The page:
Subjects in both conditions received information of the type normally available when shopping by catalog or in person. This included brand, price, and a short product description. The with-CI group additionally received the evaluative, comparative information which is the present focus. In the case of the bulbs, which were all 100-watt, this was lumens (a brightness measure) and expected lifetime, and for the cassette decks this was frequency response, signal-to-noise ratio, and wow and flutter. Information was real, taken -from actual current catalogs and presented in formats similar to the originals. It represented (discounting the CI manipulation) the actual information available to many consumers. (Sample product materials are presented in the Appendix.


The items asking the subjects about their previous experience with the products showed that 86% had shopped for light bulbs at least once (36% often), and 75% had had at least some experience shopping for stereo cassette decks (19"o often). There were no sex differences in light bulb experience, but men in the sample had significantly more experience with cassette decks than women.

Success or Risk and Manipulation

The means for corresponding pre-decision items across produces indicated that the subjects approached the two decision tasks with significantly different levels of certainty, perceived "risk," and feelings of the severity of consequences of bad decisions. These single items, however, do not singly represent the construct or risk that is one of the dimensions of interest in this study. The procedure of multiplicatively combining a measure or uncertainty with one of expectation of consequences was used here (Cox 1967). The items used were the following, each with a 7-point Likert-type response format or "not at all" to "very": "How certain are you that you will be able to choose the model of (cassette deck/light bulb which is the best for you?" and "How bad can the consequences be if one chooses the wrong (cassette deck/light bulb)?" The inverse of the former item constituted the measure of uncertainty. It was not thought feasible in this situation to be able to adequately control real expectations of consequences in an obviously laboratory setting. Therefore the item dealing with the broader implications of a poor decision for each product was used as an approximation of expectations in a real situation. The resulting risk scores upheld the picture of subjects considering the cassette deck decision to be much more risky (bulbs, X=7.7; decks X=15.1; t= -7.40, p < .05).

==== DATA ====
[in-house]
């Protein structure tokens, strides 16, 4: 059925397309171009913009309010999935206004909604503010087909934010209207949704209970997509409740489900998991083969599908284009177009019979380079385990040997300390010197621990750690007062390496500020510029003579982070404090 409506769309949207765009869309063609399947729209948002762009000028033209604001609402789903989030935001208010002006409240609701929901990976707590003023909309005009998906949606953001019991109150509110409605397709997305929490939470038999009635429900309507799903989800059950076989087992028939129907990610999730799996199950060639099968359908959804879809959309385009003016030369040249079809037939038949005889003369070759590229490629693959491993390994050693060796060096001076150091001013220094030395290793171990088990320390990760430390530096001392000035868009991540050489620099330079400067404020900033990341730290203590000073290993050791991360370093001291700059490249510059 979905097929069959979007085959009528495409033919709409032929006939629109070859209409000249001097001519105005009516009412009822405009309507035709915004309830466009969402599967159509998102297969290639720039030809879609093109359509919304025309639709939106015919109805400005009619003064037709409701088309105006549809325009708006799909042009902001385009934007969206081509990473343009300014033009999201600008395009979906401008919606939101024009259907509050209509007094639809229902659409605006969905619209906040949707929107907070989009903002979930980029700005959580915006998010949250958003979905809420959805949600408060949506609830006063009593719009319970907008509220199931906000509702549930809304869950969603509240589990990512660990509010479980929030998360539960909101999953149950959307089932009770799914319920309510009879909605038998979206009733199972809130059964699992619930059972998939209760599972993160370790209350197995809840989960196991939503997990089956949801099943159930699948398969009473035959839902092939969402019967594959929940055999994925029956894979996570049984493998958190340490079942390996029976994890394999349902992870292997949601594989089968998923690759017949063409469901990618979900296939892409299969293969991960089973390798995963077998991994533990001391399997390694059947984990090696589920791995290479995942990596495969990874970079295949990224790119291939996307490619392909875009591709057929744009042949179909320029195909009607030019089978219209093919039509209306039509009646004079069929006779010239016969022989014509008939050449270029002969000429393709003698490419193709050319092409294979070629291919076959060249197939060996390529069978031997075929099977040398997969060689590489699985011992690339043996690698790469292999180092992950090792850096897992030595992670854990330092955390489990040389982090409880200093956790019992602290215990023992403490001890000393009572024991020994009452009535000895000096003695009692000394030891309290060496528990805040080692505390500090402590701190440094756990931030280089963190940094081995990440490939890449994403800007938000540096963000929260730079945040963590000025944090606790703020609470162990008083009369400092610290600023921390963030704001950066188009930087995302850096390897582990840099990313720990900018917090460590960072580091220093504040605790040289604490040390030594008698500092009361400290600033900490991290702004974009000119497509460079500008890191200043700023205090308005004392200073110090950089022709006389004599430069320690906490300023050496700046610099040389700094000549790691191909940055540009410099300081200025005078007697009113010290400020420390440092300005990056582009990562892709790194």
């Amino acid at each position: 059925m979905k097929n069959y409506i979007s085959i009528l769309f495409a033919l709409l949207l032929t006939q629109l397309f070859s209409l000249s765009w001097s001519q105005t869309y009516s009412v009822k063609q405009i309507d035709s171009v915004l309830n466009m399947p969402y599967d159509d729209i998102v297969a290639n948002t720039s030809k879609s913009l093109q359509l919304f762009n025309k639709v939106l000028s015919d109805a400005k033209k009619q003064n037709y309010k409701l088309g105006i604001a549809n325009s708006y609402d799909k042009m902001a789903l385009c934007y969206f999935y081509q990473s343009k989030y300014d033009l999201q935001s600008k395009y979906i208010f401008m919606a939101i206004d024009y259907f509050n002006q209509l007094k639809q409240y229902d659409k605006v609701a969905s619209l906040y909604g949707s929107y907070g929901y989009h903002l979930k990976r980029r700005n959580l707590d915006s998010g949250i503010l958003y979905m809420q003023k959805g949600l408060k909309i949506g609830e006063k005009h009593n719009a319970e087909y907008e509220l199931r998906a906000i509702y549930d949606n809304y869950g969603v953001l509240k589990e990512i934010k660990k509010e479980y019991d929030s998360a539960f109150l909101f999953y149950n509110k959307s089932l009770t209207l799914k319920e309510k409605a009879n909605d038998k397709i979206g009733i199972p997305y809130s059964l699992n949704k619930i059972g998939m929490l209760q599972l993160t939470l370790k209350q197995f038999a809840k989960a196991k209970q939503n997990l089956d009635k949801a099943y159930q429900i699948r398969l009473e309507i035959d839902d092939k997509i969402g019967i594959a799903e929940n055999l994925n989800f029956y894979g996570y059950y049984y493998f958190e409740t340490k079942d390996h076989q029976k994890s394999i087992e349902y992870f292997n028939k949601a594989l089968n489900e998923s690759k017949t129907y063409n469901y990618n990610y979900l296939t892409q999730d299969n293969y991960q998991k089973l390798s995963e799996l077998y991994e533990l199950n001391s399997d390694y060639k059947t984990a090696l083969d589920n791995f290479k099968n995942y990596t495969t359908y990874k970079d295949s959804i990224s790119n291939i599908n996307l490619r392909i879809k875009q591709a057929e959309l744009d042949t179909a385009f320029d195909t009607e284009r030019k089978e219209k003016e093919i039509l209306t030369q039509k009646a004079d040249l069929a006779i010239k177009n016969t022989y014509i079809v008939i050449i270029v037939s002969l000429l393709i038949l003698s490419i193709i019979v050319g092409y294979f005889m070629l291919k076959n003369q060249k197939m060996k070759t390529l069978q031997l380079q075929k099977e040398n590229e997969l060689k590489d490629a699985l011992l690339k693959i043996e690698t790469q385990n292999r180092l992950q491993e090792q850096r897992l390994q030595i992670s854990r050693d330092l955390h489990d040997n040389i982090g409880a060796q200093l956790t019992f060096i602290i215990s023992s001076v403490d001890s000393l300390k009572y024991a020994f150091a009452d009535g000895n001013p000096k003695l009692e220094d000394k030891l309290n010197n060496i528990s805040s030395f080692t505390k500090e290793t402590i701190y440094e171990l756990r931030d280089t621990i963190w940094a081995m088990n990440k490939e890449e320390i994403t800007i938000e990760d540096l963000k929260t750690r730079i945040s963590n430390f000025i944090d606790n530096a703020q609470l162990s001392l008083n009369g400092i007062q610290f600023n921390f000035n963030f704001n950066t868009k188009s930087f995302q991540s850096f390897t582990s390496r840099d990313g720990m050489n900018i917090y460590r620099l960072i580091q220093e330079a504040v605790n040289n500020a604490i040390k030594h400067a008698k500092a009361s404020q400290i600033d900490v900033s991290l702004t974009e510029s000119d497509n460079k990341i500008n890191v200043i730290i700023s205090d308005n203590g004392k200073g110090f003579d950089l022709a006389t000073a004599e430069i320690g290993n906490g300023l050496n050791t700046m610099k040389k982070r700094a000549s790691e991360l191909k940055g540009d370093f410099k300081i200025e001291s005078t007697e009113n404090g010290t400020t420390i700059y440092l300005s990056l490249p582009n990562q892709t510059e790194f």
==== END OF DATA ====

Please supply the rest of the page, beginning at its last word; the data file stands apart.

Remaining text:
Post-Decision Outcomes With CI Presented

When asked, "Do you remember seeing information given in the product descriptions about (frequency response/ lumens/etc.)", a greater percentage of subjects remembered seeing the CI for the decks (frequency response, 71% signal-to-noise, 56%; wow/flutter, 55%) than for the bulbs (lumens, 48%), in spite of the greater amounts of total information presented for the decks. Because responses to all three cassette deck CI dimensions were highly correlated and to simplify analysis, the most-remembered CI, frequency response, was used as the single cassette deck dimension in subsequent analyses.